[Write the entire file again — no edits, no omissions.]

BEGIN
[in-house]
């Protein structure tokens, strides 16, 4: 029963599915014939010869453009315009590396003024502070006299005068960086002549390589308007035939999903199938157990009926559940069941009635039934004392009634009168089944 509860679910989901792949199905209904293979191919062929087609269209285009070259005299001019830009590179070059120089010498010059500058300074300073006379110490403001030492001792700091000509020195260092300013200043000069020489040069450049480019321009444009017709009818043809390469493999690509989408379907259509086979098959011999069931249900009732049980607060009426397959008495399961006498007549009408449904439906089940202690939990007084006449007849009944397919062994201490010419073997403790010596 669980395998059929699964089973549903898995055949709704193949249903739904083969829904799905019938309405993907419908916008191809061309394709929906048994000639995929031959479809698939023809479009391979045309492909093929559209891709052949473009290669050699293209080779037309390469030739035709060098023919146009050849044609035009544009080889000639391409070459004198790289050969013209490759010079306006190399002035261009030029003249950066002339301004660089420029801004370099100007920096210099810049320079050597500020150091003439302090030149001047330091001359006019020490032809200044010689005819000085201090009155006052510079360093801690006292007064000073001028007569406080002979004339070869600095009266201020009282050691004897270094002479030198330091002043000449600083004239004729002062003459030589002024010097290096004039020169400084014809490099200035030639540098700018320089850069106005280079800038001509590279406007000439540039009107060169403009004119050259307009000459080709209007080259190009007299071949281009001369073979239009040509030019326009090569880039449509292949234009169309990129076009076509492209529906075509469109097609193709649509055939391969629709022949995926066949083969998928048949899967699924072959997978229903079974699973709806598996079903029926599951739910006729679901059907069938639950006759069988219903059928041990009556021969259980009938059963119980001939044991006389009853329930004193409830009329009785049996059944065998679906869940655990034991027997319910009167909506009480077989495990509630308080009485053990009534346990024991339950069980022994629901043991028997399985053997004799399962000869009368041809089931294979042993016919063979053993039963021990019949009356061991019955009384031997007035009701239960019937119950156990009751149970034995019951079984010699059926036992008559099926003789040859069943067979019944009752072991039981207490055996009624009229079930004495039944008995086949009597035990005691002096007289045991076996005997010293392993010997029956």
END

[in-house]
């Protein structure tokens, strides 16, 4: 029963599915014939010869453009315009590396003024502070006299005068960086002549390589308007035939999903199938157990009926559940069941009635039934004392009634009168089944 509860679910989901792949199905209904293979191919062929087609269209285009070259005299001019830009590179070059120089010498010059500058300074300073006379110490403001030492001792700091000509020195260092300013200043000069020489040069450049480019321009444009017709009818043809390469493999690509989408379907259509086979098959011999069931249900009732049980607060009426397959008495399961006498007549009408449904439906089940202690939990007084006449007849009944397919062994201490010419073997403790010596 669980395998059929699964089973549903898995055949709704193949249903739904083969829904799905019938309405993907419908916008191809061309394709929906048994000639995929031959479809698939023809479009391979045309492909093929559209891709052949473009290669050699293209080779037309390469030739035709060098023919146009050849044609035009544009080889000639391409070459004198790289050969013209490759010079306006190399002035261009030029003249950066002339301004660089420029801004370099100007920096210099810049320079050597500020150091003439302090030149001047330091001359006019020490032809200044010689005819000085201090009155006052510079360093801690006292007064000073001028007569406080002979004339070869600095009266201020009282050691004897270094002479030198330091002043000449600083004239004729002062003459030589002024010097290096004039020169400084014809490099200035030639540098700018320089850069106005280079800038001509590279406007000439540039009107060169403009004119050259307009000459080709209007080259190009007299071949281009001369073979239009040509030019326009090569880039449509292949234009169309990129076009076509492209529906075509469109097609193709649509055939391969629709022949995926066949083969998928048949899967699924072959997978229903079974699973709806598996079903029926599951739910006729679901059907069938639950006759069988219903059928041990009556021969259980009938059963119980001939044991006389009853329930004193409830009329009785049996059944065998679906869940655990034991027997319910009167909506009480077989495990509630308080009485053990009534346990024991339950069980022994629901043991028997399985053997004799399962000869009368041809089931294979042993016919063979053993039963021990019949009356061991019955009384031997007035009701239960019937119950156990009751149970034995019951079984010699059926036992008559099926003789040859069943067979019944009752072991039981207490055996009624009229079930004495039944008995086949009597035990005691002096007289045991076996005997010293392993010997029956």